So back to my story: the garage at which I used to work had a fairly spacious office with nothing but a desk and a cash register. We had a few accessories for sale such as wiper blades, air fresheners, WD40 etc but that was about it… I spoke with the boss and suggested that we turn it into a shop selling car stereos, car radios and tapes etc (no CDs back then!). He agreed and we started to do a regular trade in a limited range of merchandise. The tapes, first 8-tracks and then 4-tracks, proved to be mightily popular with the locals in the heart of west Tyrone. Top sellers were such country luminaries and national treasures as Philomena Begley, Brian Coll, Roly Daniels, The Indians, Susan McCann, Frankie McBride and Dickie Rock as well as a range of American country greats such as Patsy Cline, Waylon Jennings, Charlie Pride and Hank Williams. My mother was an aficionado of such music and I suppose as a consequence I couldn’t help but escape it either…and dare I say, actually grew to like and enjoy much of it. In terms of context the great days of disco were just threatening to appear and aside from attending live and emerging bands in the local Foresters’ Hall on a Sunday afternoon the only fare available to the burgeoning youth of the district was the many country and western dances that took us on adventures to such exotic locations as the Royal Arms in Omagh, the Parish Hall in Drumquin on a Friday night, or The Gap Ballroom in Mullaslin on a Saturday…and when really adventurous we might stray as far afield as the Emyvale Inn in County Monaghan or the Astoria Ballroom in Bundoran. And trust me, they were all adventures of sorts, especially when you throw into the mix that we were firmly in the throes of that period in the north of Ireland which we fondly refer to as the Troubles and getting to and from anywhere late at night could be an adventure of a different sort entirely!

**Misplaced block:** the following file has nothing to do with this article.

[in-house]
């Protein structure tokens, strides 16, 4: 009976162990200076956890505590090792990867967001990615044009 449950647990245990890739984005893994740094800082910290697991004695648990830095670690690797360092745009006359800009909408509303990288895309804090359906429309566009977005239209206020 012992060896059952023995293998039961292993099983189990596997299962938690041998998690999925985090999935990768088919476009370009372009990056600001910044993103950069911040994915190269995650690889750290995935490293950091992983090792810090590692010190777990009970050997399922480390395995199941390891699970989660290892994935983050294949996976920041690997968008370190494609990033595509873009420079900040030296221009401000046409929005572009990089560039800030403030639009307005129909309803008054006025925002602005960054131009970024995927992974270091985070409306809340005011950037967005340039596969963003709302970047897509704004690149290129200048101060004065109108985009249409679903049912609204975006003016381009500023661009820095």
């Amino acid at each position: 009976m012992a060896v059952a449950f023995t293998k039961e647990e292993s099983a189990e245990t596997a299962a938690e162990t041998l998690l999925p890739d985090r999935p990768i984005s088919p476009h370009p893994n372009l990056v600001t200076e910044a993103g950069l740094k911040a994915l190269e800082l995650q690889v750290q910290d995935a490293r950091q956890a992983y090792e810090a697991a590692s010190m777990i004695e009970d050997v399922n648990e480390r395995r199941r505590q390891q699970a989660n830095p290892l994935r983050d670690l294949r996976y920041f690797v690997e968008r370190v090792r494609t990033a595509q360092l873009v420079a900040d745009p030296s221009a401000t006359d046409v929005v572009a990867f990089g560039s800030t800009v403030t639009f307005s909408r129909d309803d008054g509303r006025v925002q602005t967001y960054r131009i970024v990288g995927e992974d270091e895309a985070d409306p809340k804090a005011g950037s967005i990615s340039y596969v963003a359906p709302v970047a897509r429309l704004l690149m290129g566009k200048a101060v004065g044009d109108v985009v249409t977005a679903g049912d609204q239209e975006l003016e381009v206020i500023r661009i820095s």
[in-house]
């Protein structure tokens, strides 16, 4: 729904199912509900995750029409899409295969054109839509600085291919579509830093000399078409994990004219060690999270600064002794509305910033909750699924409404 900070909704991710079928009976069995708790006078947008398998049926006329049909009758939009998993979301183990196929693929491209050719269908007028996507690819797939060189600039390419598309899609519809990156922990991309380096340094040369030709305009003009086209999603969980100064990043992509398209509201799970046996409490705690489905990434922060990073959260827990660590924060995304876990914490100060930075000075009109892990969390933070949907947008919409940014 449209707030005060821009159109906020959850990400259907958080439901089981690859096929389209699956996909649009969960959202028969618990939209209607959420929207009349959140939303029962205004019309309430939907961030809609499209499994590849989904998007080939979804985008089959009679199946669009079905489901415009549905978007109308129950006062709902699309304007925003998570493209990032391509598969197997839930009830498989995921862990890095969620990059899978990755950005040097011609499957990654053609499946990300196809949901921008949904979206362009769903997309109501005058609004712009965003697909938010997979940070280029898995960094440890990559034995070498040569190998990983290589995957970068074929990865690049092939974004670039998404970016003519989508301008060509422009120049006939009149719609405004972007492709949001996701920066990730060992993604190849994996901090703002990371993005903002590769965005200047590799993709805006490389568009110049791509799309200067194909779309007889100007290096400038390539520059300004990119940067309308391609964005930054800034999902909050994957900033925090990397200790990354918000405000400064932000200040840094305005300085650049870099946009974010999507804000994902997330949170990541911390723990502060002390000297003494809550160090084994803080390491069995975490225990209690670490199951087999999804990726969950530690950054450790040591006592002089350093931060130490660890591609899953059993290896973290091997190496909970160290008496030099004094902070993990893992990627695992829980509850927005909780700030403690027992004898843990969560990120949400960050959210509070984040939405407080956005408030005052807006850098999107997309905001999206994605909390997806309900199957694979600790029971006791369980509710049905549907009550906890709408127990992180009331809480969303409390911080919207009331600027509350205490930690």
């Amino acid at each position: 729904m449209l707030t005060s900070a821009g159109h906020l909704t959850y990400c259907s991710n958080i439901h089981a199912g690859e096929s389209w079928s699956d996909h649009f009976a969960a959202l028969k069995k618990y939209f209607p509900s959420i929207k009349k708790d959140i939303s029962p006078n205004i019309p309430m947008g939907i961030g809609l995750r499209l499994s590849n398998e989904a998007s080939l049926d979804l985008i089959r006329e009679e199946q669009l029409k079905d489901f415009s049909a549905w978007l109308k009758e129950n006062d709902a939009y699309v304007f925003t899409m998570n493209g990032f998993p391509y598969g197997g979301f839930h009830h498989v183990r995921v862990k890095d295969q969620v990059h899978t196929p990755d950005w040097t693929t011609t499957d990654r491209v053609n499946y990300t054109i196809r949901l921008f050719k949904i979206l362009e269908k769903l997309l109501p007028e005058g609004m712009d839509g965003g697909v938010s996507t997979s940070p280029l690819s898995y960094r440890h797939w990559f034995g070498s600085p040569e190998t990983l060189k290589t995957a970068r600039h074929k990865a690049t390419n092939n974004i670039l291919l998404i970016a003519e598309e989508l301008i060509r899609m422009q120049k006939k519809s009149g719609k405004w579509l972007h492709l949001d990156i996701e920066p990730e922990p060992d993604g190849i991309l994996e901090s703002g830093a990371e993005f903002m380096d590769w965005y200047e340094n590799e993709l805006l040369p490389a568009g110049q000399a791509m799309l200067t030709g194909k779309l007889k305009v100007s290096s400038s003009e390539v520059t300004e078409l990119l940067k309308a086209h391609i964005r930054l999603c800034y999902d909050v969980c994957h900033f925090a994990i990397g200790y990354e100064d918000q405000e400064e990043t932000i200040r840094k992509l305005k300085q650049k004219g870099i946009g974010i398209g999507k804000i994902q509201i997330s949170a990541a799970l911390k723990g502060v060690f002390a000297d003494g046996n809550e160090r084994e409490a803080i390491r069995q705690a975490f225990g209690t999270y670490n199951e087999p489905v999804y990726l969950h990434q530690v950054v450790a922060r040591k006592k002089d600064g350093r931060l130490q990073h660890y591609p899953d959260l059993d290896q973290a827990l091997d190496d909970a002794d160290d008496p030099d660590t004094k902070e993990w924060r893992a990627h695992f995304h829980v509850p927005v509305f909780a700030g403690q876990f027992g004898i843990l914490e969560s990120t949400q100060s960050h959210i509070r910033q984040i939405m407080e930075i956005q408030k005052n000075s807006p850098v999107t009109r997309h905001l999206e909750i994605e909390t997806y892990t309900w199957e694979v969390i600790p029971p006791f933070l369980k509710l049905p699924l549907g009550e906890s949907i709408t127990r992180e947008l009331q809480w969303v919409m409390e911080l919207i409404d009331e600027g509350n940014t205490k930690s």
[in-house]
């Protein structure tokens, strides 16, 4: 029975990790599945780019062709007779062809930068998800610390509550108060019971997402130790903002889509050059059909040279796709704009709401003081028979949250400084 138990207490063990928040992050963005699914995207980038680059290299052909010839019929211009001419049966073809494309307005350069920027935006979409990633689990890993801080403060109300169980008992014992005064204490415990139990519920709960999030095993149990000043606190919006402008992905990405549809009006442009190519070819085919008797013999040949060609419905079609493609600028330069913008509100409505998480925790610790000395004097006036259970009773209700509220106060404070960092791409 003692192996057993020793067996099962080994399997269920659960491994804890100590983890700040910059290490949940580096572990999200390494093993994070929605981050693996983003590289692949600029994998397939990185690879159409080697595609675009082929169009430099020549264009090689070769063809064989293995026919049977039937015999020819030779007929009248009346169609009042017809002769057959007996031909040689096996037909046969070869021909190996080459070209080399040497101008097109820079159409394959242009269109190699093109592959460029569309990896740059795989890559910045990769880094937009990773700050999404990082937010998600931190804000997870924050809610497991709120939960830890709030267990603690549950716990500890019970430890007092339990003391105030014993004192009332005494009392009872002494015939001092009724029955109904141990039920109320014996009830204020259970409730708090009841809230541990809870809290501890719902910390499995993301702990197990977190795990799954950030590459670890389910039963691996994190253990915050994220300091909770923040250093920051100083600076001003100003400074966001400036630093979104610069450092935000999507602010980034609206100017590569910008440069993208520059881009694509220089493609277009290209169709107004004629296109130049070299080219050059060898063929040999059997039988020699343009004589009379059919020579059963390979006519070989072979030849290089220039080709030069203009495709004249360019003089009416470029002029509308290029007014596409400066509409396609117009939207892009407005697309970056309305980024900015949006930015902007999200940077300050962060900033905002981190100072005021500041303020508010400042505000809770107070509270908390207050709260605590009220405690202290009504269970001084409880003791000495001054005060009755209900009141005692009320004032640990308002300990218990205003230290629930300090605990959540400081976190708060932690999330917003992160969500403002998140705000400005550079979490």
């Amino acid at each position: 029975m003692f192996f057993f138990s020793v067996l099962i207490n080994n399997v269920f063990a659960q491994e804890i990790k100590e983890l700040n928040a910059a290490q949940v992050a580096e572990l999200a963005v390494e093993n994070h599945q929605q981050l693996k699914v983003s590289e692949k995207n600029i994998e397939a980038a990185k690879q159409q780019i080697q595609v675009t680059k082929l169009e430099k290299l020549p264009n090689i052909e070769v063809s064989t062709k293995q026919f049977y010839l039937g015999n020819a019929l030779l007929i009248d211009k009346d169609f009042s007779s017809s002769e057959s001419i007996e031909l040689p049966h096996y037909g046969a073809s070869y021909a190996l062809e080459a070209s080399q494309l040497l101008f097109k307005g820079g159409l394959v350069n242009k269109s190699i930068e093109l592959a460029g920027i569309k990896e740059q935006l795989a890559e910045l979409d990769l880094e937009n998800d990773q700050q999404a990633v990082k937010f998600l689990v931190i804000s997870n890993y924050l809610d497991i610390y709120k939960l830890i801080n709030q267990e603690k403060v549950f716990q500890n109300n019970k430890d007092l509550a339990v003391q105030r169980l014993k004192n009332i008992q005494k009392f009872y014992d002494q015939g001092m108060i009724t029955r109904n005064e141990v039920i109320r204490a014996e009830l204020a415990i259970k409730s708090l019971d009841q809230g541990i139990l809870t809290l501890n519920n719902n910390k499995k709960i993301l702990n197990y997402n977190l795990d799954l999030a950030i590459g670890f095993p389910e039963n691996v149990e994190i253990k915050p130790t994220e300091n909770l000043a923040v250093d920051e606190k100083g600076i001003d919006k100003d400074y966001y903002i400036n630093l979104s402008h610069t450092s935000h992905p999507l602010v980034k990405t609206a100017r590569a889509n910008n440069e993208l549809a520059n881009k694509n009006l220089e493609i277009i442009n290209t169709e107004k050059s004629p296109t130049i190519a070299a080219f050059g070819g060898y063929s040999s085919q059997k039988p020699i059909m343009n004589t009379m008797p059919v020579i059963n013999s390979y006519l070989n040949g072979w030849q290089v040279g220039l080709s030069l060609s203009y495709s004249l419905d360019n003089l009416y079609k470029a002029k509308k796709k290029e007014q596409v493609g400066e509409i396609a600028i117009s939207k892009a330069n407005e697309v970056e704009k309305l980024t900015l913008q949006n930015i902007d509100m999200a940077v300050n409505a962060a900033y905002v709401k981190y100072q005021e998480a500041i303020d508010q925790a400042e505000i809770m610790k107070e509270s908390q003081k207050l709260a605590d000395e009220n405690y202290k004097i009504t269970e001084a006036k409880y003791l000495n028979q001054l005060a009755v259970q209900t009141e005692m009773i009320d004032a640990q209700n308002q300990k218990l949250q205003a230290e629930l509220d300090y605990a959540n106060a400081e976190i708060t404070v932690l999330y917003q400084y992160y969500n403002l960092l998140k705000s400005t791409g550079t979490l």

So the smell of petrol on my hands, the act of pumping petrol, something about the coldness and crispness of the night accompanied by the mood music of the era conspired to transport me to my teenage years. It was as if everything had aligned perfectly for a moment and I have to tell you that I dallied happily there for a while. If truth be told I was overwhelmed with a warm and homely wave of nostalgia and I found myself indulgent of the transient comfort in the safety that I happened on there amidst my kith and kin; and all the time I was keenly aware that this was a momentary suspension of the factual complexity of the reality. I have no doubt either that I had somehow donned those famed and misused rose-tinted spectacles and that the lens that they gave me somehow distorted reality and kindly filtered out the background of angst that prevailed in those years in that part of Ireland. I am grateful for that and it should be no surprise that a homing instinct kicked in and seconds later I was on the phone (hands’ free!!) talking to my parents. So much has changed over the intervening years, as it has for all of us; so many of the characters who starred or had bit part roles in those memory pockets no longer shuffle the mortal coil and in our individual dalliances with the past we confront what is essentially a microcosm of life’s journey. That is nice. That is warm. That is a real glass of cheer on this bitterly and bitingly cold February morning!

I get that Friday feeling…